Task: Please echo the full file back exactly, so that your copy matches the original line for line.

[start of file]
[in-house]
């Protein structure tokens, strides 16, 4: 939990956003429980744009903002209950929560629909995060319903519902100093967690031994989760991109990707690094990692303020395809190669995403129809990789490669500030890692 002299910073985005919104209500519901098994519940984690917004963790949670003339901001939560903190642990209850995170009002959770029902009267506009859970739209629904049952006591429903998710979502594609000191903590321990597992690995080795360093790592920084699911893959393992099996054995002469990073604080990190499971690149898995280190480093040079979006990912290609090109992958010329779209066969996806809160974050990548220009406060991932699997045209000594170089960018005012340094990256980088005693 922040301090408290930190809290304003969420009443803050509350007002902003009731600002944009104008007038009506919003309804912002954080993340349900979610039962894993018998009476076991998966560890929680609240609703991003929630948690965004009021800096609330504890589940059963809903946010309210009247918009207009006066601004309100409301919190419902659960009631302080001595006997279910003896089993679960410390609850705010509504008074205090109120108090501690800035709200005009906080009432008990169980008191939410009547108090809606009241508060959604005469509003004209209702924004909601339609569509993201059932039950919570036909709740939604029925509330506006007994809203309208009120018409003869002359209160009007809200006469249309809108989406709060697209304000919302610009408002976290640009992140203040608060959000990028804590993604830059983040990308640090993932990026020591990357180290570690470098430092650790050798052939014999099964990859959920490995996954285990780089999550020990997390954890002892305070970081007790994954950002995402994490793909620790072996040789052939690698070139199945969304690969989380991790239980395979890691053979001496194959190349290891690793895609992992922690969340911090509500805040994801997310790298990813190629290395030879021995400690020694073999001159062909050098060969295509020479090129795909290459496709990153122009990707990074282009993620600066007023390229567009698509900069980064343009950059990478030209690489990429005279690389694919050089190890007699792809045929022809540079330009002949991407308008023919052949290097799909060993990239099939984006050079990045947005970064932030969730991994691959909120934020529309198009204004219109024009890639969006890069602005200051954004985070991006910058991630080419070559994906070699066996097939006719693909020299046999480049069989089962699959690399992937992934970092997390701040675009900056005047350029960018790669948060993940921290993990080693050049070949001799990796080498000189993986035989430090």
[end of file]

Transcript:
[in-house]
């Protein structure tokens, strides 16, 4: 939990956003429980744009903002209950929560629909995060319903519902100093967690031994989760991109990707690094990692303020395809190669995403129809990789490669500030890692 002299910073985005919104209500519901098994519940984690917004963790949670003339901001939560903190642990209850995170009002959770029902009267506009859970739209629904049952006591429903998710979502594609000191903590321990597992690995080795360093790592920084699911893959393992099996054995002469990073604080990190499971690149898995280190480093040079979006990912290609090109992958010329779209066969996806809160974050990548220009406060991932699997045209000594170089960018005012340094990256980088005693 922040301090408290930190809290304003969420009443803050509350007002902003009731600002944009104008007038009506919003309804912002954080993340349900979610039962894993018998009476076991998966560890929680609240609703991003929630948690965004009021800096609330504890589940059963809903946010309210009247918009207009006066601004309100409301919190419902659960009631302080001595006997279910003896089993679960410390609850705010509504008074205090109120108090501690800035709200005009906080009432008990169980008191939410009547108090809606009241508060959604005469509003004209209702924004909601339609569509993201059932039950919570036909709740939604029925509330506006007994809203309208009120018409003869002359209160009007809200006469249309809108989406709060697209304000919302610009408002976290640009992140203040608060959000990028804590993604830059983040990308640090993932990026020591990357180290570690470098430092650790050798052939014999099964990859959920490995996954285990780089999550020990997390954890002892305070970081007790994954950002995402994490793909620790072996040789052939690698070139199945969304690969989380991790239980395979890691053979001496194959190349290891690793895609992992922690969340911090509500805040994801997310790298990813190629290395030879021995400690020694073999001159062909050098060969295509020479090129795909290459496709990153122009990707990074282009993620600066007023390229567009698509900069980064343009950059990478030209690489990429005279690389694919050089190890007699792809045929022809540079330009002949991407308008023919052949290097799909060993990239099939984006050079990045947005970064932030969730991994691959909120934020529309198009204004219109024009890639969006890069602005200051954004985070991006910058991630080419070559994906070699066996097939006719693909020299046999480049069989089962699959690399992937992934970092997390701040675009900056005047350029960018790669948060993940921290993990080693050049070949001799990796080498000189993986035989430090």